10 January 2014 #Employment
An employee’s beliefs may or may not be known to an employer but issues can arise if these beliefs are manifested in the workplace.
Does the law clearly distinguish between the protection it gives for holding a belief and the level of protection for how this belief is manifested? No, according to the Employment Appeal Tribunal in the recent case of Grace v Places for Children.
In Grace the Claimant, a day care nursery manager, stated that she had been dismissed due to her faith but her employer stated she had discussed her faith with colleagues in a way that they believed had had an adverse effect on the well being of staff. The Employment Tribunal dismissed her claim of discrimination on grounds of religion, but their reason for this decision gave rise to this appeal.
The Tribunal had stated:
“We conclude however, as did the tribunal in the case of Chondol, that the Claimant in this matter was not treated as she was because of her religion, but rather because of the way in which she manifested or shared it.”
The case referred to Chondol v Liverpool CC, involved a social worker who had “improperly foisted” his Christian beliefs on service users. Grace appealed on the grounds that her case was distinguishable from Chondol so the Tribunal should not have relied on it.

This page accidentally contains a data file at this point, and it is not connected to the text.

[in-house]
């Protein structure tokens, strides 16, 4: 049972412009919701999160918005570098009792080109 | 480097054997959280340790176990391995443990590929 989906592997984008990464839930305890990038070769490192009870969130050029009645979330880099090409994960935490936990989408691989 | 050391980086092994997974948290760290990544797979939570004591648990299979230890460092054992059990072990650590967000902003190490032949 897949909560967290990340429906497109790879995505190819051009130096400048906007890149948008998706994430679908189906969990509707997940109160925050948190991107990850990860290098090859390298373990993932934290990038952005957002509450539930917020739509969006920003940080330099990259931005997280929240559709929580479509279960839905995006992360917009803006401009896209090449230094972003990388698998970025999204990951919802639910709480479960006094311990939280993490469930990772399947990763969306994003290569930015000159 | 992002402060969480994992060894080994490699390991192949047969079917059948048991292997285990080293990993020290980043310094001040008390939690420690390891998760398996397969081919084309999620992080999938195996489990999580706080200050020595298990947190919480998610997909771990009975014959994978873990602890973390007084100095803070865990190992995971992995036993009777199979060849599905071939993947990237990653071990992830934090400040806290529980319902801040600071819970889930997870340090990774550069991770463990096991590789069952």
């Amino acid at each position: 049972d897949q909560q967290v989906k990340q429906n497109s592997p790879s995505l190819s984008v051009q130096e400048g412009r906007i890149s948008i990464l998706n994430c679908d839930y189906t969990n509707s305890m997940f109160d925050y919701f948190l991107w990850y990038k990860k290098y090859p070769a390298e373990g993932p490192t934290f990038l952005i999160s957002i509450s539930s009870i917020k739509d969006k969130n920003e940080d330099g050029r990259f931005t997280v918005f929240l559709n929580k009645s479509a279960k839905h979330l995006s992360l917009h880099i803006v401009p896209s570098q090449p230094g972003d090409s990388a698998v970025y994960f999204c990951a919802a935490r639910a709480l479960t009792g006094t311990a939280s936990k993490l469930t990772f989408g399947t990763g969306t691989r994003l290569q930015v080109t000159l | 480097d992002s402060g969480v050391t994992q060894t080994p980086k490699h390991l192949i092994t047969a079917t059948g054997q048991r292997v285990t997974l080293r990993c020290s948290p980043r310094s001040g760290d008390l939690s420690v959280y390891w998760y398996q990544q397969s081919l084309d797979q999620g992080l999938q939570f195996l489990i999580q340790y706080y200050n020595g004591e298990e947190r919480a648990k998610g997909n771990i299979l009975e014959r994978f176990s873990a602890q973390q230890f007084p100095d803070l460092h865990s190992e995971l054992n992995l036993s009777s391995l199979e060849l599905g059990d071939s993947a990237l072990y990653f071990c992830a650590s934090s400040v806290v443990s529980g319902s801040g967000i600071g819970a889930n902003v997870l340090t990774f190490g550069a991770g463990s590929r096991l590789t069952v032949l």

The Employment Appeal Tribunal though makes it very clear that we should not distinguish between holding a belief and how it manifests. The EAT reminds us that Tribunals must take into account the Code of Practice 2011 issued by the Equality and Human Rights Commission which states:
“There is not always a clear line between holding a religion or belief and the manifestation of that religion or belief. Placing limitations on a person’s right to manifest their religion or belief may amount to unlawful discrimination;”
The EAT did not dispute the findings of the original Tribunal in Grace as they did not accept that their judgement separated belief and manifestation. What is key is the phrase “of the way in which she manifested or shared it”. The EAT accepted that the facts of this case are distinguishable from Chondol but in this type of case the facts will always most likely differ but the legal principle is the same.
It is hard to see that it would be justifiable for an employee to suffer a detriment (such as dismissal in the case of Grace) for a religious belief that manifests itself in a way that does not interfere with their work. The problem arises if the way the employee acts on these beliefs causes a genuine problem for their employer. Examples from recent cases are refusal to work on a Sunday or the wearing of a cross in contravention of a uniform policy.
In this case, the EAT rejected that there is a difference between belief and manifestation but rather reminds employees and employers that although an individual’s beliefs are protected in law, unacceptable conduct in the workplace is not protected even if it is a manifestation of their belief.
Carillion Advice Services